As I said earlier, I did go to the dialogue workshop with Elizabeth Hoyt. I like the cadence of her dialogue in her writing and I had a copy of her handout before the conference so I thought it would be interesting. And it was. But please, when the presenter says there are no stupid questions, don't believe her. THERE ARE!
I'm probably not being fair since I'm sure many of the participants were new to writing, BUT (and I know Olivia backs me on this one) a question can be beat to death as can a topic. And I felt that was what happened in that particular workshop. Still, I did get some tips I hadn't thought about and learned about beats and tags. Tags are "she said's" after a piece of dialogue. A beat is when the character does something in the midst of the dialogue as in
"I'm going to choke that person if they ask anymore questions." Rene beat her head with her binder, "I could really use a drink right now."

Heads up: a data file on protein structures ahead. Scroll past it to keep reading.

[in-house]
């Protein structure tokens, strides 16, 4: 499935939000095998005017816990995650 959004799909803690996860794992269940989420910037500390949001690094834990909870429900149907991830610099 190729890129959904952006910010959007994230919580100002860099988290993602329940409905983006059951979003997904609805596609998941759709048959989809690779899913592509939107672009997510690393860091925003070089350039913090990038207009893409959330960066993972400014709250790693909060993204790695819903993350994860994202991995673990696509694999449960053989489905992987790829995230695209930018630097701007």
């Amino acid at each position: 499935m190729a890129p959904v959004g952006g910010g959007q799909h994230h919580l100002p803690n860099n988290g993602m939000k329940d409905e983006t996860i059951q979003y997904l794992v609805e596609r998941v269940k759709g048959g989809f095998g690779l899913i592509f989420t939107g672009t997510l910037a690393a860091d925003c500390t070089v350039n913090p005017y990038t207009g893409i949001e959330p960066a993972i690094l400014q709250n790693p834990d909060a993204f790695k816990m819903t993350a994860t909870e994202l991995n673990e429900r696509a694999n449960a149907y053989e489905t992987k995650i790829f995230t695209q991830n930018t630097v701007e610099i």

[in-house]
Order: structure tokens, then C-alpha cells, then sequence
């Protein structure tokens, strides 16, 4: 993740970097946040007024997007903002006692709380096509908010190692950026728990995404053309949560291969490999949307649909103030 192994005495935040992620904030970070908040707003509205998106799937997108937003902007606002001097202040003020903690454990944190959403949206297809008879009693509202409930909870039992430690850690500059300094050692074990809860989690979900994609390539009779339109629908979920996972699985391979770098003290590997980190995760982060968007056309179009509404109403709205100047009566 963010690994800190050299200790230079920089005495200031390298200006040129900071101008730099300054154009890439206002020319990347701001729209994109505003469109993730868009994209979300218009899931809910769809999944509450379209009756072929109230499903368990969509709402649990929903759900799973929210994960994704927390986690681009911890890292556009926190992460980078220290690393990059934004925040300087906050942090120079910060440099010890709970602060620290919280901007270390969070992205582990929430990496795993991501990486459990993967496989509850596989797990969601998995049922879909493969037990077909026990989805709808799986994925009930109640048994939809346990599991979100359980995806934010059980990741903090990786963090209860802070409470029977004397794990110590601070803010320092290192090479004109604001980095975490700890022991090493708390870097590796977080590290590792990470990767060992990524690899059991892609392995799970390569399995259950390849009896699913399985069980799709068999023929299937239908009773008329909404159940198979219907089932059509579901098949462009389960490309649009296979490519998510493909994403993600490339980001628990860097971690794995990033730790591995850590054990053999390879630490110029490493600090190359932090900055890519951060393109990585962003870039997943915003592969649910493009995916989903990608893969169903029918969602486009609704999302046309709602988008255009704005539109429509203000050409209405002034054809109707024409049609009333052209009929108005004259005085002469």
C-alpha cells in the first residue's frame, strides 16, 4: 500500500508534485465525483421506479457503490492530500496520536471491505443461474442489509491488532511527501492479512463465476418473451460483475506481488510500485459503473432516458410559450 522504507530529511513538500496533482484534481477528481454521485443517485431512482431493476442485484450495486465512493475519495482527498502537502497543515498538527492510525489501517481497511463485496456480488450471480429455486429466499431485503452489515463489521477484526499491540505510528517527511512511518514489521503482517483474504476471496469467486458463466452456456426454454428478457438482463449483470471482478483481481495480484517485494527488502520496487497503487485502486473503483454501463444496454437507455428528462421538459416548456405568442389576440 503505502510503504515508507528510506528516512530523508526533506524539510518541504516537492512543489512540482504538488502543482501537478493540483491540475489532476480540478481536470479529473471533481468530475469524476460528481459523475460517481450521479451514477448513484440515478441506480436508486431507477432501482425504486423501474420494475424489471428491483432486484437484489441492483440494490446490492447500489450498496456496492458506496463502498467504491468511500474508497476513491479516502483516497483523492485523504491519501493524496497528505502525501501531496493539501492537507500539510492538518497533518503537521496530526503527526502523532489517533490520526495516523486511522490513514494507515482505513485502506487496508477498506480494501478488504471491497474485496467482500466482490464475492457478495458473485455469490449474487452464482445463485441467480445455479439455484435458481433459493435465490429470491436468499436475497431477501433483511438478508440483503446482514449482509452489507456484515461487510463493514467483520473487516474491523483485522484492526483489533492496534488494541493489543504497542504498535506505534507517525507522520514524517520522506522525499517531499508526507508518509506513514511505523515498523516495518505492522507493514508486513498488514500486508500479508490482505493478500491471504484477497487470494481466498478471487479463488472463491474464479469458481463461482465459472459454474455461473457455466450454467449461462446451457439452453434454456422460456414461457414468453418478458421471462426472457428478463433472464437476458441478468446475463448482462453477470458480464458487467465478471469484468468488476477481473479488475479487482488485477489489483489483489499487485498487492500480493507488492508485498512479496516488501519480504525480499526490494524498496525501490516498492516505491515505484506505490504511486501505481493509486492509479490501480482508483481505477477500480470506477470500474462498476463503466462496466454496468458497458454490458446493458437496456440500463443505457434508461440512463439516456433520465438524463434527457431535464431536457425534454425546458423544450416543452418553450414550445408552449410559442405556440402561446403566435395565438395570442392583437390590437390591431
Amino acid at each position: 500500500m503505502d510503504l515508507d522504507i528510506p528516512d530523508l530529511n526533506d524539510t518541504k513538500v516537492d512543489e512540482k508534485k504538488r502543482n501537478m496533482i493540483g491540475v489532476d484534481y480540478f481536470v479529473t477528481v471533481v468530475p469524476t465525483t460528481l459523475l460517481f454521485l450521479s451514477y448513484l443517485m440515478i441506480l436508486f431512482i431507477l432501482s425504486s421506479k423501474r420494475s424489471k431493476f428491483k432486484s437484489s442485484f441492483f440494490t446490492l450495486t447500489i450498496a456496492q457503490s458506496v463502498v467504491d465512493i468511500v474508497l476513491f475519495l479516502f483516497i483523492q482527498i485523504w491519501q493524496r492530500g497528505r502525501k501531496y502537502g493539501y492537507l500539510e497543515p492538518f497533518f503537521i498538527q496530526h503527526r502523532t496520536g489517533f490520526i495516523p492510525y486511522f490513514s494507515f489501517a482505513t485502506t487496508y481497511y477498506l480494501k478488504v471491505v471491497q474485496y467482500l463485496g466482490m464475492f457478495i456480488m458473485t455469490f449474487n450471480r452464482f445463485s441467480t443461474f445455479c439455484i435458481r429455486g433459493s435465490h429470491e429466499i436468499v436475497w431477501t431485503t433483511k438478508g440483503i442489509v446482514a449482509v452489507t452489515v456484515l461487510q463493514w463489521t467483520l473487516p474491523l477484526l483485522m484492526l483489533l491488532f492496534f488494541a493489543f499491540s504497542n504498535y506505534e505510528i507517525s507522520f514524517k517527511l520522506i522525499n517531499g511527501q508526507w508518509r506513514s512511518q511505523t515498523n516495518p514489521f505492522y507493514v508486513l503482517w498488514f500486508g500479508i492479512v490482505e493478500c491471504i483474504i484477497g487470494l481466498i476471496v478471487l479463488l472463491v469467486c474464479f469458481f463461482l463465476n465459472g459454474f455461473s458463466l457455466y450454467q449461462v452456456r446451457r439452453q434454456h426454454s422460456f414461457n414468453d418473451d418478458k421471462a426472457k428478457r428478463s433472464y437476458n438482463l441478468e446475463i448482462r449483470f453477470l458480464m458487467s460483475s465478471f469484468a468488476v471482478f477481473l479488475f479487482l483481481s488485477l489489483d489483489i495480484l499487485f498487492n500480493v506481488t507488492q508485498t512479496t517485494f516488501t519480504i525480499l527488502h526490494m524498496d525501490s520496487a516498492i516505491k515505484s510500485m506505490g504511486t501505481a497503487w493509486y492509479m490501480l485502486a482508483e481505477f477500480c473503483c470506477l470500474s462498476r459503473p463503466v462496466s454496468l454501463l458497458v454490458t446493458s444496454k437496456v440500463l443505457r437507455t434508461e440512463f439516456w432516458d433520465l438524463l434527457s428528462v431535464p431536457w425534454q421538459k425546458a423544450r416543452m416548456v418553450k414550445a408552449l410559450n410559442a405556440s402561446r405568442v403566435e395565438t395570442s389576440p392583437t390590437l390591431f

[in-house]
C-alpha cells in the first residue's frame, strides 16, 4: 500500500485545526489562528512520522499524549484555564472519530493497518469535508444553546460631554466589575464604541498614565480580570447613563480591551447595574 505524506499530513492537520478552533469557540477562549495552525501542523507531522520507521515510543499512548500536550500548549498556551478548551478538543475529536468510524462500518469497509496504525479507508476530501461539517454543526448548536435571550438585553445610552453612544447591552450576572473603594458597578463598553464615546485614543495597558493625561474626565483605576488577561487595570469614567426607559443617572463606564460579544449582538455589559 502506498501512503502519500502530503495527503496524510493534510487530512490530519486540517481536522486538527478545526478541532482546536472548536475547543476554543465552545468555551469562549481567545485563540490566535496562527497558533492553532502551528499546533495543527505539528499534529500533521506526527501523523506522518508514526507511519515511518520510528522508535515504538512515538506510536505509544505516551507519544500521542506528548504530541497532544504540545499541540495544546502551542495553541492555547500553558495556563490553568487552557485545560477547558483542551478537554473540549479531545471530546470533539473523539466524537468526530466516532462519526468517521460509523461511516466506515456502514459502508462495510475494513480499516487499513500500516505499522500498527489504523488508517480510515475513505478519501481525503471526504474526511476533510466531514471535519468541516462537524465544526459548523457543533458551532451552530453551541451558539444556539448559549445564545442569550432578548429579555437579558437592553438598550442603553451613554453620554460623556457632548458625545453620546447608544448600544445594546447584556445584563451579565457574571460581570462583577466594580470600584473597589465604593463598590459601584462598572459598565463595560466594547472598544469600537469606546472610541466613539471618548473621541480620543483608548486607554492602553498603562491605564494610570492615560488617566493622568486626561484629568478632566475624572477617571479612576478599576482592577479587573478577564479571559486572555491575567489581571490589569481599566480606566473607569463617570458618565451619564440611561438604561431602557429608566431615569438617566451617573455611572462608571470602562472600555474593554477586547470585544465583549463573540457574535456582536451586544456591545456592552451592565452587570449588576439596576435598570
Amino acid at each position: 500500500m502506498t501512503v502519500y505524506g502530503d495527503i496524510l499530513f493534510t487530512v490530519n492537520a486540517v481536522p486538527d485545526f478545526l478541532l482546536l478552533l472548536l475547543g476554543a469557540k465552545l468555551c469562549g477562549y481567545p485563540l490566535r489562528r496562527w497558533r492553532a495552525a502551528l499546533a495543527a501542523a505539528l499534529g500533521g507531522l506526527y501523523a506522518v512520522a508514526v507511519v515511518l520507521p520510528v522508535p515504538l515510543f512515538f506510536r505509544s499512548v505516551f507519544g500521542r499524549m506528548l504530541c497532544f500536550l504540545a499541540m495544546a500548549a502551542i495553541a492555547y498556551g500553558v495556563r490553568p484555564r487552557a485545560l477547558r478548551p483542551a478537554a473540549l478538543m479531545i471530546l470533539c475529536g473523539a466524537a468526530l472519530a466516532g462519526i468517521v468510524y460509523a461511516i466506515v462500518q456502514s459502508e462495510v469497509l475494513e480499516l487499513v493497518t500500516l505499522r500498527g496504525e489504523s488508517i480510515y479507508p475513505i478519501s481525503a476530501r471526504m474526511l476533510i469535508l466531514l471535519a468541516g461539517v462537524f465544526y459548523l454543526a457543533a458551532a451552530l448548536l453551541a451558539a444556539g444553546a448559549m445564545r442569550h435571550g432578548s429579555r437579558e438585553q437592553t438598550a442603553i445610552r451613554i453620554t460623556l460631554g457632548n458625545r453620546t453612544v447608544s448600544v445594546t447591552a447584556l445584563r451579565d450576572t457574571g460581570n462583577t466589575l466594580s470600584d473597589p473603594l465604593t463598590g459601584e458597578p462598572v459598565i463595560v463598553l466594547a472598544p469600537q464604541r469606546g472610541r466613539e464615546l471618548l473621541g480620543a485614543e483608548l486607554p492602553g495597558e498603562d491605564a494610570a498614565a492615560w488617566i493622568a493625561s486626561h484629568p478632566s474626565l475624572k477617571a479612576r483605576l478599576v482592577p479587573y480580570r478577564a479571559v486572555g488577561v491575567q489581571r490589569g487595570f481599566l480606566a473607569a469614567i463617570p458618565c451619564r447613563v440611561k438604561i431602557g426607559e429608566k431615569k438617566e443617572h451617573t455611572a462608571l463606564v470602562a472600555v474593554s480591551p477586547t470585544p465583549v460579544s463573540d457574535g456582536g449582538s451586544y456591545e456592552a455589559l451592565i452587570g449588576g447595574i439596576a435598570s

Ms. Hoyt explained that beats and tags shouldn't be combined. I'm guilty of that one so now I'm more aware of it. The other really good point she made was that men don't speak as much as women. When we are trying to portray men in our books, remember that simple fact when writing dialogue. Keep their dialogue short. Also (and this I knew) don't avoid contractions in your dialogue. People have always spoken in contractions. Historical writers are quite often guilty of making their characters speak in formal language. But most contractions in the English language have been around for a very long time. She was a good presenter, very funny and eager to share her knowledge.